What was once only the stuff of comic book (or maybe sci-fi) fantasies is now a reality, thanks to a group of scientists, led by the Massachusetts Institute of Technology, that has developed software that uses radio signals to recognize silhouettes through walls and track their movements.
In the press release, scientists behind the work explain it in a rather...contradictory way: "Think of it just like cameras, except that it's not a camera," said Fadel Adib, a researcher on the MIT team developing the device. "It's a sensor that can monitor people and allow you to control devices just by pointing at them.”
The discovery began with scientists wondering if they could detect whether or not they could determine what was happening behind something using wireless signals. From there, the researchers began exploring if they could detect how people and objects move behind a wall.
Using the software, the device can then track a person’s movements in real time, depicted as a red dot, as it moves around a space.
The technology can also measure and keep track of an individual’s heart rate and breathing. It could also potentially identify the person based on their skeletal structure. If that's not enough, the subjects being tracked won’t have to wear anything on them, and the device doesn’t require access from the other side of the wall at all.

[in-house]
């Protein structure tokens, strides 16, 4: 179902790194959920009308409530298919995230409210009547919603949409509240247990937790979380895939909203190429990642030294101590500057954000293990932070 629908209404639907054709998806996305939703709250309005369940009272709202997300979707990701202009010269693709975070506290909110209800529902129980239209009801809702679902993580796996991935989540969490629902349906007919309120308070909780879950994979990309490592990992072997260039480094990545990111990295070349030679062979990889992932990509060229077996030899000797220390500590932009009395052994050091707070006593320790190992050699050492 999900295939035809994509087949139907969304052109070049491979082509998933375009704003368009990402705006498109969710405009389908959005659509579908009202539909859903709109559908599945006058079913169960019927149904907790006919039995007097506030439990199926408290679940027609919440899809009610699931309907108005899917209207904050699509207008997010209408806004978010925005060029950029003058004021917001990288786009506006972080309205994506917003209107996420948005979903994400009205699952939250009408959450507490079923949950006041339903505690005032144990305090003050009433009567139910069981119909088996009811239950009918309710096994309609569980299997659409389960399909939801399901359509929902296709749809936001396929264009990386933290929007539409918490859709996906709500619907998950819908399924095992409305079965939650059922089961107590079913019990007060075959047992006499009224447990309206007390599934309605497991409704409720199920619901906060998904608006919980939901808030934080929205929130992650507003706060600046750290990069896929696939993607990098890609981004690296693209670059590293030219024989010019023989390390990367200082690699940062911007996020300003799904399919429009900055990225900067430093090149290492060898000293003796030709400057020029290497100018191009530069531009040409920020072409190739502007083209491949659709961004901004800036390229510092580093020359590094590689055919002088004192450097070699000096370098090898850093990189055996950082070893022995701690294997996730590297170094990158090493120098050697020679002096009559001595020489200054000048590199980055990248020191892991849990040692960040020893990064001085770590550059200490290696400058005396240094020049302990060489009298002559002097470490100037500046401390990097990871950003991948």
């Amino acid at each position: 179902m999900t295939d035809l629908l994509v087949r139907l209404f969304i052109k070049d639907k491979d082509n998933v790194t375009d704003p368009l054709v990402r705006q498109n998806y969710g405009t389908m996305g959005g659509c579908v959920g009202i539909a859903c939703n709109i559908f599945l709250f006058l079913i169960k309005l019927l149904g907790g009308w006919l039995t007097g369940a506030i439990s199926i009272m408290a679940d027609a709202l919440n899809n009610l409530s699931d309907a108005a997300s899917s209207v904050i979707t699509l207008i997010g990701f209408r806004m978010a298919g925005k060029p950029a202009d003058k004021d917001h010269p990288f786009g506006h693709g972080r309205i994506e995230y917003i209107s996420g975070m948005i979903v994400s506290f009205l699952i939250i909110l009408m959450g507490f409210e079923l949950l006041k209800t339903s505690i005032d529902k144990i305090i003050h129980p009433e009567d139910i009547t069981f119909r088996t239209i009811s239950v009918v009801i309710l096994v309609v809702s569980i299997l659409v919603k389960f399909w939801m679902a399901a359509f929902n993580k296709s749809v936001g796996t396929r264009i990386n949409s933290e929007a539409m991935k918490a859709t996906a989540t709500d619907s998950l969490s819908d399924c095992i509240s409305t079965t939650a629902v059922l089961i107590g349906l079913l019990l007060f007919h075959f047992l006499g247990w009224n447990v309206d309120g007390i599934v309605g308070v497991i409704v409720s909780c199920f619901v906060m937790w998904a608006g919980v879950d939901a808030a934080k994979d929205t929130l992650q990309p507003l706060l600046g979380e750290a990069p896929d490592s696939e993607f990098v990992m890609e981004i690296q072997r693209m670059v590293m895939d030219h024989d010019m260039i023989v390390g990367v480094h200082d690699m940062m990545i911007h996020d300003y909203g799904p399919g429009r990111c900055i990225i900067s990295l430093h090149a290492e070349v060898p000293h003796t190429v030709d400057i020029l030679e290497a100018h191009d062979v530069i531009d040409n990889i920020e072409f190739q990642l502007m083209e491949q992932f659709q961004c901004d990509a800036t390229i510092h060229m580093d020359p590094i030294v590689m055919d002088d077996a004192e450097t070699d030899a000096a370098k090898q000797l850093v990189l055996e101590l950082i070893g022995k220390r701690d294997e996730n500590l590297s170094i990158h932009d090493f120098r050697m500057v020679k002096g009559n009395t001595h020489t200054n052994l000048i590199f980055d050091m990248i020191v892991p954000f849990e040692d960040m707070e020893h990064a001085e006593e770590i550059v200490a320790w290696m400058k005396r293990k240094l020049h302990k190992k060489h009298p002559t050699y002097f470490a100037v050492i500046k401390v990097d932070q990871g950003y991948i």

Numerous applications for the new technology are known, especially regarding health care, law enforcement, and the military. The tech could allow individuals to locate people and other objects through barriers that block vision. For military or law enforcement, the technology could prove to be useful for hostage situations, where the device can assess the situation inside.
For consumers, families can use the technology to keep a closer eye on toddlers. Similar applications for health care providers are evident, as they could help keep track of the sick or elderly.
Researcher Zach Kabelac explains one potential application: "If something unfortunate happens to them, like a fall, the device will contact the caregiver that they chose to alert." This could happen by the device generating a text message or an email.
A company called Emerald is set to make the technology available commercially, with a target date of releasing it by early 2017 at around $250 to $300 dollars.
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